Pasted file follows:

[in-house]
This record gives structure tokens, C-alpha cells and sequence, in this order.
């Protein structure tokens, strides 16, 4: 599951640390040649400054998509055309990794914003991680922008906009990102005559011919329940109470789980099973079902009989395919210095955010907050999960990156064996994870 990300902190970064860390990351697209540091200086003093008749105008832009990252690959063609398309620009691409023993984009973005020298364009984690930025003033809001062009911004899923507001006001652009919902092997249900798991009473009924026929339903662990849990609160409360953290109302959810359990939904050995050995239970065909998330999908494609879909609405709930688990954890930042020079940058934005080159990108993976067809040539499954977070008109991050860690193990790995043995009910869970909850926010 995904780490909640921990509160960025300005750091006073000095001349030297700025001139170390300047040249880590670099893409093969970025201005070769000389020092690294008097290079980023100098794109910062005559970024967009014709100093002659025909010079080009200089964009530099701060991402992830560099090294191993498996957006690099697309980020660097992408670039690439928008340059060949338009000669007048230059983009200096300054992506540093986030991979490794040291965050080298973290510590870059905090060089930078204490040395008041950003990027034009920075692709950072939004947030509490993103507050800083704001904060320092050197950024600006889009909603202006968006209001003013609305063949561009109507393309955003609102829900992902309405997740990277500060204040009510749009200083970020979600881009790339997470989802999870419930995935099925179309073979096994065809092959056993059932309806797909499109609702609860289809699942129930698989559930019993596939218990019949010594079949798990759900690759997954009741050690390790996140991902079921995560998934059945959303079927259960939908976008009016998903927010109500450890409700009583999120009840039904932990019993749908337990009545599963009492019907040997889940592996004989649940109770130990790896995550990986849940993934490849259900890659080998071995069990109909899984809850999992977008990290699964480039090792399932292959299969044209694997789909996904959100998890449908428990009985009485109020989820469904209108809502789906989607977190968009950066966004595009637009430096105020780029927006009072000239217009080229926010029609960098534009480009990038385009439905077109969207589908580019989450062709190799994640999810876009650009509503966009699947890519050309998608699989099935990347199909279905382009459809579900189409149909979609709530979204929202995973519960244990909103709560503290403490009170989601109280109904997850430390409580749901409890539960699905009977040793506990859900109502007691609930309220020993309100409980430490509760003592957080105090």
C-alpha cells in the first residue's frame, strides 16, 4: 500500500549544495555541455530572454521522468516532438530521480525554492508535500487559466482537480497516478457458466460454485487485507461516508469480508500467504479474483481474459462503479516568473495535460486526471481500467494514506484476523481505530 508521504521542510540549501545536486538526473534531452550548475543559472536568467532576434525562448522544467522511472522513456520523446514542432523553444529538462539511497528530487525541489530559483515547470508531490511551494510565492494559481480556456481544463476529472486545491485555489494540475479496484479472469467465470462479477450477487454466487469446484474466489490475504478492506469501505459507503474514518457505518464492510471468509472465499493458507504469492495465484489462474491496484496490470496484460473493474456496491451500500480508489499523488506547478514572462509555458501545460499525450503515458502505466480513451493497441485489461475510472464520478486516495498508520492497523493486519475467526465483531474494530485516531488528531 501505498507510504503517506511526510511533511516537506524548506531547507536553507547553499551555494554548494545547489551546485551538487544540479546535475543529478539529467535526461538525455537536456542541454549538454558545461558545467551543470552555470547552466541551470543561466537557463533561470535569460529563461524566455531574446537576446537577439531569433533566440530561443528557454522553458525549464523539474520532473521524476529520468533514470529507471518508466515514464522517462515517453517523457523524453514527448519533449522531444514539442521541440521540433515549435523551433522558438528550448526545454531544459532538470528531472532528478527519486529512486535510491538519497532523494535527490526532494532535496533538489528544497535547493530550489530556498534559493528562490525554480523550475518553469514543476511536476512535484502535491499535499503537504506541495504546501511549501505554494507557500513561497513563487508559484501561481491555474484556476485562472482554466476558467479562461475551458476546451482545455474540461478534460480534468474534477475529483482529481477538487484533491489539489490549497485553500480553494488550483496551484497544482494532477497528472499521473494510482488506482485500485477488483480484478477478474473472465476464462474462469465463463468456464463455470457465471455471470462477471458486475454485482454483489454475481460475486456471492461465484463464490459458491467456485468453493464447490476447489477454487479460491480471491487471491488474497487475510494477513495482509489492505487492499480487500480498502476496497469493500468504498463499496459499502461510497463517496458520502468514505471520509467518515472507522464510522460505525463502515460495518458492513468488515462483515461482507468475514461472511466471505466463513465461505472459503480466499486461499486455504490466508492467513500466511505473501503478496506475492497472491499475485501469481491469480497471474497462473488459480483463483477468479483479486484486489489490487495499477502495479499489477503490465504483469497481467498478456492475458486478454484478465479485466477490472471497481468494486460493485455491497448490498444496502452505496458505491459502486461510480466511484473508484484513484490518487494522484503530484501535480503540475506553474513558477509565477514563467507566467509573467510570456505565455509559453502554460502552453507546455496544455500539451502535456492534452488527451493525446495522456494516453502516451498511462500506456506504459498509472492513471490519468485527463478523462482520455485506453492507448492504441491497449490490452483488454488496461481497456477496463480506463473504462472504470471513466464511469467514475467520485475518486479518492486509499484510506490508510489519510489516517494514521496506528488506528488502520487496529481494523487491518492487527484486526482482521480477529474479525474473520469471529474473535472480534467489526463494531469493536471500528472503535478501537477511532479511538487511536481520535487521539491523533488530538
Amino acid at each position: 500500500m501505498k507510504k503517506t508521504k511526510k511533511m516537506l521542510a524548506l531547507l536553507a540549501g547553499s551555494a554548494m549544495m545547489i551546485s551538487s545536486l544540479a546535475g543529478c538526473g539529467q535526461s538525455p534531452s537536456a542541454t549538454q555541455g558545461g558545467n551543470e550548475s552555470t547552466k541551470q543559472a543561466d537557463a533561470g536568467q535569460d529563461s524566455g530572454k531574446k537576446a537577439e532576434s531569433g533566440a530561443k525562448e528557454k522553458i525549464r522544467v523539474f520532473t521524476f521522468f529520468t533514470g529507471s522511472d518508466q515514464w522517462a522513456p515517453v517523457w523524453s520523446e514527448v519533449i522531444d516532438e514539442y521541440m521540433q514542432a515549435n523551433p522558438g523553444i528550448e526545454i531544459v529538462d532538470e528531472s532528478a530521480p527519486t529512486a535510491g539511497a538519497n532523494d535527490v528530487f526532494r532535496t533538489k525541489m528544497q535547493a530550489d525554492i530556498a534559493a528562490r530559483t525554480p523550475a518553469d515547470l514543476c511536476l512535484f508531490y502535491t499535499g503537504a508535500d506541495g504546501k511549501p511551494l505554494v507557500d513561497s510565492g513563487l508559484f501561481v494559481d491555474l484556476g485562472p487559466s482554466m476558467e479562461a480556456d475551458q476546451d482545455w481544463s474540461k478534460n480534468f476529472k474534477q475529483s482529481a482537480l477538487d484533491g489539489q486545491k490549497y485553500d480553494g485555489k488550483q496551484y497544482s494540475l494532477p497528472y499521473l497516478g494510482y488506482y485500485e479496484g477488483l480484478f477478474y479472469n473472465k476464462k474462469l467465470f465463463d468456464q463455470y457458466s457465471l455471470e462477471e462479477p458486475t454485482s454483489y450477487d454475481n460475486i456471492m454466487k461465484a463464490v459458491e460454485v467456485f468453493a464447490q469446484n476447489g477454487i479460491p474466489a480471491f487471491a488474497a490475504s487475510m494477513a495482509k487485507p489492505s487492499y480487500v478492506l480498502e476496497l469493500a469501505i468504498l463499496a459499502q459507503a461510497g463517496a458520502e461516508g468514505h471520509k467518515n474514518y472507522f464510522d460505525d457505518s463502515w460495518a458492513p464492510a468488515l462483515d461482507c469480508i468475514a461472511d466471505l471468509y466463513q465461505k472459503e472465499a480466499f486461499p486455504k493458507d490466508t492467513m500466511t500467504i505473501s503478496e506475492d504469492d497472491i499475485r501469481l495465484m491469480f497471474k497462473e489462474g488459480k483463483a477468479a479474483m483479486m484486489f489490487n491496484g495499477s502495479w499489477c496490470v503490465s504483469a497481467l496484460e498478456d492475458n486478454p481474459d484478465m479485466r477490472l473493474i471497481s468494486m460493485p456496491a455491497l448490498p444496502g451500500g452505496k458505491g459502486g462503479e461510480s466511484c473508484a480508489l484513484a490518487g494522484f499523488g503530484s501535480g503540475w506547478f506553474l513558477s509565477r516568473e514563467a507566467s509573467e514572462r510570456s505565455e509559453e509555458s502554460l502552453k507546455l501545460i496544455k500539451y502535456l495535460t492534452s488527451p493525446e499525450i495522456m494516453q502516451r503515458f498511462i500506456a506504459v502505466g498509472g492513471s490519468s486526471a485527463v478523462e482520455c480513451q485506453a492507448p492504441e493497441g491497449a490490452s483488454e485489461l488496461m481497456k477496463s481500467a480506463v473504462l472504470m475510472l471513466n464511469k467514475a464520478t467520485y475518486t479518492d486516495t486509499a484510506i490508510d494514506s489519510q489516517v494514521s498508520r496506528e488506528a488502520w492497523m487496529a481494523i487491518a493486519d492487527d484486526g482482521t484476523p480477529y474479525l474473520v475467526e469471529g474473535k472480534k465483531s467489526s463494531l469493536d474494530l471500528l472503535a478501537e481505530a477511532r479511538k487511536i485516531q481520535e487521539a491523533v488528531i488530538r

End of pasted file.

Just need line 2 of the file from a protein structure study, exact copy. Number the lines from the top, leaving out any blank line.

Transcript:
This record gives structure tokens, C-alpha cells and sequence, in this order.